It may surprise you to notice signs of disordered eating in your child or preteen, but it’s actually not unusual and should be treated as soon as possible. Studies have shown that the number of people suffering from eating disorders is increasing, while the minimum age at which professionals are seeing eating disorders is decreasing. Early detection and treatment can interrupt a lifetime of disordered eating.
This is why parents are on the frontline of eating disorder prevention and treatment. The sooner we can identify that our child is susceptible to and going down a path of disordered eating, which can often be first recognized by dieting or restricting food in some way, the better we are able to help them avoid seriously damaging their bodies with an eating disorder.
Here are some important notes for parents of children and tweens about eating disorders:
Genetics & Temperament
Perhaps the single largest contributor to the development of an eating disorder is foundational genetics and temperament. Many experts today state that these underlying predispositions are the foundation of eating disorders, and additional factors are “triggers” that may or may not influence eating disorder development. Many children who develop eating disorders exhibit signs and symptoms of depression, anxiety, perfectionism and obsessive-compulsive disorder (OCD).
Children between the ages of 5-12 don’t get as much attention in our society as babies, toddlers, and teenager. For the most part, we focus our efforts on the first years and then get dragged back into active parenting when things go awry in adolescence. But the middle years are a crucial time for children to learn emotional management techniques, which can help them navigate the brain changes and emotional upheaval that takes place during puberty. A major factor in eating disorder recovery is learning to identify, process and cope with emotions. During treatment, someone in recovery will learn to process, rather than numb, emotions like anger, sadness, shame, loneliness, and envy. Parents can learn techniques to support this emotional development.
One thing that is unequivocal in the culture today is that being fat is considered bad, and being thin is considered good. These messages are accepted in our culture and can be confusing and lead to disorders in young children who don’t understand the full range of health. According to the National Eating Disorders Association (NEDA), 41% of first through third graders state a desire to be thinner, and 81% of 10-year-olds are afraid of becoming fat.
Most eating disorders begin with a diet. In our culture, it is accepted that dieting is the way to maintain a low weight, which is synonymous with health and “goodness.” These messages are hard enough for adults to manage, but for young children who are susceptible, they can lead to disordered eating. Thirty-five percent of “occasional dieters” progress into pathological dieting, (disordered eating) and as many as 25%, advance to full-blown eating disorders. Despite this, nearly half of 9 – 10-year-old girls are dieting.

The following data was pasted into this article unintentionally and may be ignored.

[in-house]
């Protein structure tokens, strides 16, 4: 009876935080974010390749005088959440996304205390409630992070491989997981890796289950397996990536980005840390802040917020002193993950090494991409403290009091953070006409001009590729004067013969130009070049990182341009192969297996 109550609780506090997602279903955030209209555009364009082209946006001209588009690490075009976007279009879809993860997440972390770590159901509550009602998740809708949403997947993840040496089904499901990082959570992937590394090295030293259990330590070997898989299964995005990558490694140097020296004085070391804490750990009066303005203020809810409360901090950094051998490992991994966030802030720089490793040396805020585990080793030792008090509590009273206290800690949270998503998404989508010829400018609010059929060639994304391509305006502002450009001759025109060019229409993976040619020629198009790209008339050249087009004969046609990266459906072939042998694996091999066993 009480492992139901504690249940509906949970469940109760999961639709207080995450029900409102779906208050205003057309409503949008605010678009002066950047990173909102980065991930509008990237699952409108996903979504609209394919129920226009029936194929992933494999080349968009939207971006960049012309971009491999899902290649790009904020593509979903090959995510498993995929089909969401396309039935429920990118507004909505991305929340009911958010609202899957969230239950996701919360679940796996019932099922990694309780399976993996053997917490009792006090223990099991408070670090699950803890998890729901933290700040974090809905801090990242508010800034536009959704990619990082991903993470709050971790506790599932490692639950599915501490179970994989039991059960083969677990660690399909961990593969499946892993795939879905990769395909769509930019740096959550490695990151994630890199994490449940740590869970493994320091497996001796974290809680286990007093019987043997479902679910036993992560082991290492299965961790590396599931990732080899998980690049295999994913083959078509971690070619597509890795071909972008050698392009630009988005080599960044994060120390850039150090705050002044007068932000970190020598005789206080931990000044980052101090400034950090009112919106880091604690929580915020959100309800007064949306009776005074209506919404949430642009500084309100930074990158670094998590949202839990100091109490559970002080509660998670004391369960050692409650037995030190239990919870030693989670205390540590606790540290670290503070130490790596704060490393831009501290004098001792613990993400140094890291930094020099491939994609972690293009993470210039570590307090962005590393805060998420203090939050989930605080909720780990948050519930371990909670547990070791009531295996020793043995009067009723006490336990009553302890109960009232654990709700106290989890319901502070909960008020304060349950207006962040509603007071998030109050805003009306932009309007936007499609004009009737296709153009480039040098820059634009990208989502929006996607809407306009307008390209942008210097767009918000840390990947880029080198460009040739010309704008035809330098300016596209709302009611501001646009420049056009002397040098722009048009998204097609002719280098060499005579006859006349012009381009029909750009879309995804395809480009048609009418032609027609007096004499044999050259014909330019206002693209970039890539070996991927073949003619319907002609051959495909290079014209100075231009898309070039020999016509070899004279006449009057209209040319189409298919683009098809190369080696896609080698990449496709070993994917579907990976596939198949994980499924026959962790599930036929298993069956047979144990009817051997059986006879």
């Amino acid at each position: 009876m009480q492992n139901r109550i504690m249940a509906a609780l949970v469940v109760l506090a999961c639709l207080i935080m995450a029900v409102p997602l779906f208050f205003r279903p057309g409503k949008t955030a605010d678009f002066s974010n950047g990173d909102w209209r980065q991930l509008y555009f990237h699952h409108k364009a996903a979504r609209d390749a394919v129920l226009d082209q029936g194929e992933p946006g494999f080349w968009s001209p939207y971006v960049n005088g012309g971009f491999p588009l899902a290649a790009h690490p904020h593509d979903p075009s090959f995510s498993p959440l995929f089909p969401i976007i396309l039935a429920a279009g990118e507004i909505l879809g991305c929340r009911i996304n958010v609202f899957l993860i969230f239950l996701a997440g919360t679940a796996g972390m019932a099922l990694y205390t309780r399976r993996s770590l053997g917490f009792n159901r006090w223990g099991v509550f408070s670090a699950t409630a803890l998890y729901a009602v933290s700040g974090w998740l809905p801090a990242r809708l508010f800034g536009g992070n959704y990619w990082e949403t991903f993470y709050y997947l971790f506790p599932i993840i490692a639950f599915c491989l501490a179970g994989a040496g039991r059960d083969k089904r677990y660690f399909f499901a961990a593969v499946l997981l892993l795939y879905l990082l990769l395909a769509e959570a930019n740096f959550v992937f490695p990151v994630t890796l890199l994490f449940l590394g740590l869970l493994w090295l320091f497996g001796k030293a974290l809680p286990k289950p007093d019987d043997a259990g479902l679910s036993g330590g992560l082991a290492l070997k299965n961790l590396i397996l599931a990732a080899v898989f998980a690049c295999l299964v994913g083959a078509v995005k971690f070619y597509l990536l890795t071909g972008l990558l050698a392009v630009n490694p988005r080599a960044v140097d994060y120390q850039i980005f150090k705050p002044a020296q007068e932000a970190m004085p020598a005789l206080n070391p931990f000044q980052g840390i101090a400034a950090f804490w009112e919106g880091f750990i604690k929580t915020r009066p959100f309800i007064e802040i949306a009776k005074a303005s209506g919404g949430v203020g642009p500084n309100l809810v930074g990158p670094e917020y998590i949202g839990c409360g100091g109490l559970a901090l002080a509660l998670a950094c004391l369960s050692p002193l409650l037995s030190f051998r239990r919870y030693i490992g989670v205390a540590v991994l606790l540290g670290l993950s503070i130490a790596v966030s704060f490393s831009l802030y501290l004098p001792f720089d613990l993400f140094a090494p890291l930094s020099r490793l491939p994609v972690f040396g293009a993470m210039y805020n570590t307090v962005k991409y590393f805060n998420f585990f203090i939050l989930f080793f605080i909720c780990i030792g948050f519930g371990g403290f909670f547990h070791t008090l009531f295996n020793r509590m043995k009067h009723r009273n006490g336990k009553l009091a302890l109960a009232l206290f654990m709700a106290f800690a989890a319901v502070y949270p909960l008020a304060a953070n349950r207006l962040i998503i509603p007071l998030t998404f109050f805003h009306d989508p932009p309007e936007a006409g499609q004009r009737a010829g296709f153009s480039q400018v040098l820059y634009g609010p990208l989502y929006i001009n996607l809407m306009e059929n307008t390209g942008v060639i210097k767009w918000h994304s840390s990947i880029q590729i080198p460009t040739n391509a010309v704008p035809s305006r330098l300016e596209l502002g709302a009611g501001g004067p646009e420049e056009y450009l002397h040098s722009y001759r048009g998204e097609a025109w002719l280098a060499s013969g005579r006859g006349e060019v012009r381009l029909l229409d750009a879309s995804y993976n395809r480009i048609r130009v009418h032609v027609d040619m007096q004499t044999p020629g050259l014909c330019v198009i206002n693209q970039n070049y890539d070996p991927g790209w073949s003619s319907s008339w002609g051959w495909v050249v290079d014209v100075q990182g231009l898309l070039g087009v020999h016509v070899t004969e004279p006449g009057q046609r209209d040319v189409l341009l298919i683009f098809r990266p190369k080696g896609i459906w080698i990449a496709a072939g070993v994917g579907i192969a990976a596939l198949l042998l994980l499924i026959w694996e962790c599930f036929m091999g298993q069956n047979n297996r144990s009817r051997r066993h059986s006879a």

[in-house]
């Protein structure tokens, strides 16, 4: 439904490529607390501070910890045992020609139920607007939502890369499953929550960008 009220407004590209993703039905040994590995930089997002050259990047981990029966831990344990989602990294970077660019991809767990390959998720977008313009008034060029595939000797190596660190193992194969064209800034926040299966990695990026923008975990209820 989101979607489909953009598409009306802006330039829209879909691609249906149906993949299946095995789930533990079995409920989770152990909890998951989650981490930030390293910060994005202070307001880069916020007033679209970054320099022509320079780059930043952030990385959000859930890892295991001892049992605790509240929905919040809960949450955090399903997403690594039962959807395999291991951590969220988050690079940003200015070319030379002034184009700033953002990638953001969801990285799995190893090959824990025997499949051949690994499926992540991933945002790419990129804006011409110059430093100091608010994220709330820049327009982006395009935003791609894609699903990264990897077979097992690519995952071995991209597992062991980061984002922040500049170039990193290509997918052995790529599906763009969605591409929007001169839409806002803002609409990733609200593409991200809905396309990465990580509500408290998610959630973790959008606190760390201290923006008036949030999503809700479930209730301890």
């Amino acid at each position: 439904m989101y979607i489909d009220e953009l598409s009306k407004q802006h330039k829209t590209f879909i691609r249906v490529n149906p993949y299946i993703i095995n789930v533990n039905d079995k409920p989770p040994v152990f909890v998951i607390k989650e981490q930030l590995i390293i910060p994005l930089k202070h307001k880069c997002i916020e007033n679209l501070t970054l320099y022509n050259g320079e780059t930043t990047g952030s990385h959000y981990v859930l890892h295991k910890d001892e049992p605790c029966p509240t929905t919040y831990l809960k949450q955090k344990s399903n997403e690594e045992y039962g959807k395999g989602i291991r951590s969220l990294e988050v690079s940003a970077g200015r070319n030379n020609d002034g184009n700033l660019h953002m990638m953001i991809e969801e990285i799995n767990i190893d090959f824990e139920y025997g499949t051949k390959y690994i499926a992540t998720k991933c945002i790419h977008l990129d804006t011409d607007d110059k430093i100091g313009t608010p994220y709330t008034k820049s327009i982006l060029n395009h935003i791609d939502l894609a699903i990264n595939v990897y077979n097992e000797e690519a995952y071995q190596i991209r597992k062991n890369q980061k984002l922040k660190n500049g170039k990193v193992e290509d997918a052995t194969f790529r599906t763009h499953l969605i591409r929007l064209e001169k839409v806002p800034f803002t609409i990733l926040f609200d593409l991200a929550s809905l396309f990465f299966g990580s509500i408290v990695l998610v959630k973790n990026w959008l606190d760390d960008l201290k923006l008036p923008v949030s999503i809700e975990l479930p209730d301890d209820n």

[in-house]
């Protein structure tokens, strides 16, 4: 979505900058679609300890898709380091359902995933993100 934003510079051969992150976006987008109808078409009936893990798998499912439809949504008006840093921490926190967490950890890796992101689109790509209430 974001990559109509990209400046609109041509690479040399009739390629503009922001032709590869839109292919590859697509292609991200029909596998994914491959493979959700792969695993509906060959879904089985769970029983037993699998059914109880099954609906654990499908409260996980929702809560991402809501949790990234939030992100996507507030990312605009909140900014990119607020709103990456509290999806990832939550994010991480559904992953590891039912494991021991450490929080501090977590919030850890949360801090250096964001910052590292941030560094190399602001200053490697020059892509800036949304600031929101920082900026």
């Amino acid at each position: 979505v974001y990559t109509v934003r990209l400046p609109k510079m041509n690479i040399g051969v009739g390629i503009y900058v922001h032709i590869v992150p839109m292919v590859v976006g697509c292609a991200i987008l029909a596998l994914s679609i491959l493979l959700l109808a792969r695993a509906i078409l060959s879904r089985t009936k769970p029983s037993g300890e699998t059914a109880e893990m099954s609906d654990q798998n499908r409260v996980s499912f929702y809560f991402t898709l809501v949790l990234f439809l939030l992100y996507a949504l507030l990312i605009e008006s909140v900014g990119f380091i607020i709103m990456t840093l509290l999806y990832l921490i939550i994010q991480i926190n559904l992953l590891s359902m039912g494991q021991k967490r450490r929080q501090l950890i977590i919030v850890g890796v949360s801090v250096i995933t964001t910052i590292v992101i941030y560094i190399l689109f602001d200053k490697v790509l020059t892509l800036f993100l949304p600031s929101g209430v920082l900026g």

Children’s bodies change dramatically between the ages of 8 and 13. One of the most noted body changes is weight gain, which is biologically structured to provide the body with the energetic requirements to transition from child to adult. Just as babies gain weight right before they begin crawling and/or walking, prepubescent children will gain weight in their bellies, face, hips, and thighs as they approach puberty. Many eating disorder experts have stated a fervent wish that parents stop “fiddling” with their kids during this time and, in fact, actively work against any shame or embarrassment during this weight period. Since the No. 1 side effect of dieting is weight gain (yes, you read that correctly), and the second is disordered eating, there is good evidence to say that helping a child get through puberty without dieting is a worthwhile goal.
Statistics about eating disorders and tweens
- 5 percent of adolescents are affected by an eating disorder (National Association of Anorexia Nervosa and Associated Disorders)
- At least 10 percent of adults first showed clear symptoms prior to age 10 (National Association of Anorexia Nervosa and Associated Disorders)
- The rate of development of new cases of eating disorders has been increasing since 1950 (Hudson et al., 2007; Streigel-Moore &Franko, 2003; Wade et al., 2011)
- There has been a rise in the incidence of anorexia in young women 15-19 in each decade since 1930 (Hoek& van Hoeken, 2003).